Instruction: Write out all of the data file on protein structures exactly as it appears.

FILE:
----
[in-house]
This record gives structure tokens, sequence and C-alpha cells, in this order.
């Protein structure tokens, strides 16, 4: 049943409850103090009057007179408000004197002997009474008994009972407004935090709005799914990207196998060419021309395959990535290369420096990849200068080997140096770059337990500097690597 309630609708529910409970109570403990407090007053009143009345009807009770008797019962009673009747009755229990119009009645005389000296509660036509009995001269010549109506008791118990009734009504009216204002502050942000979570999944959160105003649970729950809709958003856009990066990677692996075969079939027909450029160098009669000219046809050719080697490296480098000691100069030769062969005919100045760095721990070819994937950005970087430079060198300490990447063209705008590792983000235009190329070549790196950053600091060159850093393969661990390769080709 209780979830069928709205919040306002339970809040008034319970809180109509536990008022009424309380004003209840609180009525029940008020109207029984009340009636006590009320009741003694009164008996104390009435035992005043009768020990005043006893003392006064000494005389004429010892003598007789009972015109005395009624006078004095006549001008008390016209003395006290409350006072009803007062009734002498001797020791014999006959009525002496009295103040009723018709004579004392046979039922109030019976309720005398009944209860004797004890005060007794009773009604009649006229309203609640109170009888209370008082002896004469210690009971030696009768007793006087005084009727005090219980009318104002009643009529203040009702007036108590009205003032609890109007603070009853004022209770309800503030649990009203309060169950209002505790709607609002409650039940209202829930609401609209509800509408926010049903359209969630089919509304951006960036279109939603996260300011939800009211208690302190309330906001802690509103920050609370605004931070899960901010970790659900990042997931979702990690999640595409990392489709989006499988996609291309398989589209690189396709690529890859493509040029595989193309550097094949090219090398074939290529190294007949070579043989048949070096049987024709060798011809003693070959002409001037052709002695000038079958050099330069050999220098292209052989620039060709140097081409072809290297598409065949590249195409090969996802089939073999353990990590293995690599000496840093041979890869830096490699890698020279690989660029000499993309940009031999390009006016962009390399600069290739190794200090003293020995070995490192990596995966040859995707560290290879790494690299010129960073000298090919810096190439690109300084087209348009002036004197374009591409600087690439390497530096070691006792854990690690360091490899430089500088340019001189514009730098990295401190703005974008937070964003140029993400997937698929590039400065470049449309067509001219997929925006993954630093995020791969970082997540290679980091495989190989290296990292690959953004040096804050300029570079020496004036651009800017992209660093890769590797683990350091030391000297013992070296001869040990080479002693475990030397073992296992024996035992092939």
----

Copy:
[in-house]
This record gives structure tokens, sequence and C-alpha cells, in this order.
């Protein structure tokens, strides 16, 4: 049943409850103090009057007179408000004197002997009474008994009972407004935090709005799914990207196998060419021309395959990535290369420096990849200068080997140096770059337990500097690597 309630609708529910409970109570403990407090007053009143009345009807009770008797019962009673009747009755229990119009009645005389000296509660036509009995001269010549109506008791118990009734009504009216204002502050942000979570999944959160105003649970729950809709958003856009990066990677692996075969079939027909450029160098009669000219046809050719080697490296480098000691100069030769062969005919100045760095721990070819994937950005970087430079060198300490990447063209705008590792983000235009190329070549790196950053600091060159850093393969661990390769080709 209780979830069928709205919040306002339970809040008034319970809180109509536990008022009424309380004003209840609180009525029940008020109207029984009340009636006590009320009741003694009164008996104390009435035992005043009768020990005043006893003392006064000494005389004429010892003598007789009972015109005395009624006078004095006549001008008390016209003395006290409350006072009803007062009734002498001797020791014999006959009525002496009295103040009723018709004579004392046979039922109030019976309720005398009944209860004797004890005060007794009773009604009649006229309203609640109170009888209370008082002896004469210690009971030696009768007793006087005084009727005090219980009318104002009643009529203040009702007036108590009205003032609890109007603070009853004022209770309800503030649990009203309060169950209002505790709607609002409650039940209202829930609401609209509800509408926010049903359209969630089919509304951006960036279109939603996260300011939800009211208690302190309330906001802690509103920050609370605004931070899960901010970790659900990042997931979702990690999640595409990392489709989006499988996609291309398989589209690189396709690529890859493509040029595989193309550097094949090219090398074939290529190294007949070579043989048949070096049987024709060798011809003693070959002409001037052709002695000038079958050099330069050999220098292209052989620039060709140097081409072809290297598409065949590249195409090969996802089939073999353990990590293995690599000496840093041979890869830096490699890698020279690989660029000499993309940009031999390009006016962009390399600069290739190794200090003293020995070995490192990596995966040859995707560290290879790494690299010129960073000298090919810096190439690109300084087209348009002036004197374009591409600087690439390497530096070691006792854990690690360091490899430089500088340019001189514009730098990295401190703005974008937070964003140029993400997937698929590039400065470049449309067509001219997929925006993954630093995020791969970082997540290679980091495989190989290296990292690959953004040096804050300029570079020496004036651009800017992209660093890769590797683990350091030391000297013992070296001869040990080479002693475990030397073992296992024996035992092939």